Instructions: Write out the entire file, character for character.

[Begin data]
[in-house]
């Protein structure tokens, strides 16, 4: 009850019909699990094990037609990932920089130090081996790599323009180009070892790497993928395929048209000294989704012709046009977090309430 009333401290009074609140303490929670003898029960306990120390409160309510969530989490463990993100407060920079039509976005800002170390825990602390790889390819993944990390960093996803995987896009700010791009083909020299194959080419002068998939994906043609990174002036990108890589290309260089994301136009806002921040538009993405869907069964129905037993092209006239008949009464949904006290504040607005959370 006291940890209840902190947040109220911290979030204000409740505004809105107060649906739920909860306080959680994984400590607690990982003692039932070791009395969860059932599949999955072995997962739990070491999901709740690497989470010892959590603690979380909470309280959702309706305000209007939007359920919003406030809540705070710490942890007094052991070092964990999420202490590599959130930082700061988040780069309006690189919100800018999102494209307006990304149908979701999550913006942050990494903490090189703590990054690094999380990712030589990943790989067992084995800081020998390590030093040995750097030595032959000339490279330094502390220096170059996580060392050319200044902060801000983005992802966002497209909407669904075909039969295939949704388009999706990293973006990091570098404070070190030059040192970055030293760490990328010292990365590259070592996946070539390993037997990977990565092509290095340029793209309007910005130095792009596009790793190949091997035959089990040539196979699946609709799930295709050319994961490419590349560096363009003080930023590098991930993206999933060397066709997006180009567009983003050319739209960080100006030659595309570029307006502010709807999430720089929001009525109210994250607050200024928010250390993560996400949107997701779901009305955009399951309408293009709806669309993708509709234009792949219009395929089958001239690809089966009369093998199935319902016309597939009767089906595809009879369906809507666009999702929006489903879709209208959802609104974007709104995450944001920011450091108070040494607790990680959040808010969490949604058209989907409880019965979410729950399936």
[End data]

[in-house]
């Protein structure tokens, strides 16, 4: 009850019909699990094990037609990932920089130090081996790599323009180009070892790497993928395929048209000294989704012709046009977090309430 009333401290009074609140303490929670003898029960306990120390409160309510969530989490463990993100407060920079039509976005800002170390825990602390790889390819993944990390960093996803995987896009700010791009083909020299194959080419002068998939994906043609990174002036990108890589290309260089994301136009806002921040538009993405869907069964129905037993092209006239008949009464949904006290504040607005959370 006291940890209840902190947040109220911290979030204000409740505004809105107060649906739920909860306080959680994984400590607690990982003692039932070791009395969860059932599949999955072995997962739990070491999901709740690497989470010892959590603690979380909470309280959702309706305000209007939007359920919003406030809540705070710490942890007094052991070092964990999420202490590599959130930082700061988040780069309006690189919100800018999102494209307006990304149908979701999550913006942050990494903490090189703590990054690094999380990712030589990943790989067992084995800081020998390590030093040995750097030595032959000339490279330094502390220096170059996580060392050319200044902060801000983005992802966002497209909407669904075909039969295939949704388009999706990293973006990091570098404070070190030059040192970055030293760490990328010292990365590259070592996946070539390993037997990977990565092509290095340029793209309007910005130095792009596009790793190949091997035959089990040539196979699946609709799930295709050319994961490419590349560096363009003080930023590098991930993206999933060397066709997006180009567009983003050319739209960080100006030659595309570029307006502010709807999430720089929001009525109210994250607050200024928010250390993560996400949107997701779901009305955009399951309408293009709806669309993708509709234009792949219009395929089958001239690809089966009369093998199935319902016309597939009767089906595809009879369906809507666009999702929006489903879709209208959802609104974007709104995450944001920011450091108070040494607790990680959040808010969490949604058209989907409880019965979410729950399936």